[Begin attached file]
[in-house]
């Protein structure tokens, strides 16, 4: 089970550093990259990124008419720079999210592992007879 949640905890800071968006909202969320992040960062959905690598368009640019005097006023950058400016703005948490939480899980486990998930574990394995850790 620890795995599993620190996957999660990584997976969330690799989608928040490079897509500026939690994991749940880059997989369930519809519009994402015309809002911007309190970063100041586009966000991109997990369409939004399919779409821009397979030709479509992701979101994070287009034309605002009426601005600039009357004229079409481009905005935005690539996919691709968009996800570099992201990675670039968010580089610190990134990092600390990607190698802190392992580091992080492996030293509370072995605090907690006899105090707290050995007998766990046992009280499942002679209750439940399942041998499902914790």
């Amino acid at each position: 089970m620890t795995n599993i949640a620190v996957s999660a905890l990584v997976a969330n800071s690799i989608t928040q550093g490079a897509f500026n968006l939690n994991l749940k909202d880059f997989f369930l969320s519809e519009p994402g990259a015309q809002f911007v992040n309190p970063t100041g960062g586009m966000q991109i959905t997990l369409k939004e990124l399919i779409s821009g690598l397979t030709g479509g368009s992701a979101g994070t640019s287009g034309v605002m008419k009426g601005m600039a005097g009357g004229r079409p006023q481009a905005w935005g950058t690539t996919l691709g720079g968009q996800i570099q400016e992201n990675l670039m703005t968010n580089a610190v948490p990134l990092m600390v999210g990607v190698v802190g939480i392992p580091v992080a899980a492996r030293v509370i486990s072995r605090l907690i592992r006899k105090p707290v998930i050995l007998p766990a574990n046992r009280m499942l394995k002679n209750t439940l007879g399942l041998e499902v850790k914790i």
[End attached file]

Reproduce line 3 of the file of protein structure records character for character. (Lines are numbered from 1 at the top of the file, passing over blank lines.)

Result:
């Amino acid at each position: 089970m620890t795995n599993i949640a620190v996957s999660a905890l990584v997976a969330n800071s690799i989608t928040q550093g490079a897509f500026n968006l939690n994991l749940k909202d880059f997989f369930l969320s519809e519009p994402g990259a015309q809002f911007v992040n309190p970063t100041g960062g586009m966000q991109i959905t997990l369409k939004e990124l399919i779409s821009g690598l397979t030709g479509g368009s992701a979101g994070t640019s287009g034309v605002m008419k009426g601005m600039a005097g009357g004229r079409p006023q481009a905005w935005g950058t690539t996919l691709g720079g968009q996800i570099q400016e992201n990675l670039m703005t968010n580089a610190v948490p990134l990092m600390v999210g990607v190698v802190g939480i392992p580091v992080a899980a492996r030293v509370i486990s072995r605090l907690i592992r006899k105090p707290v998930i050995l007998p766990a574990n046992r009280m499942l394995k002679n209750t439940l007879g399942l041998e499902v850790k914790i």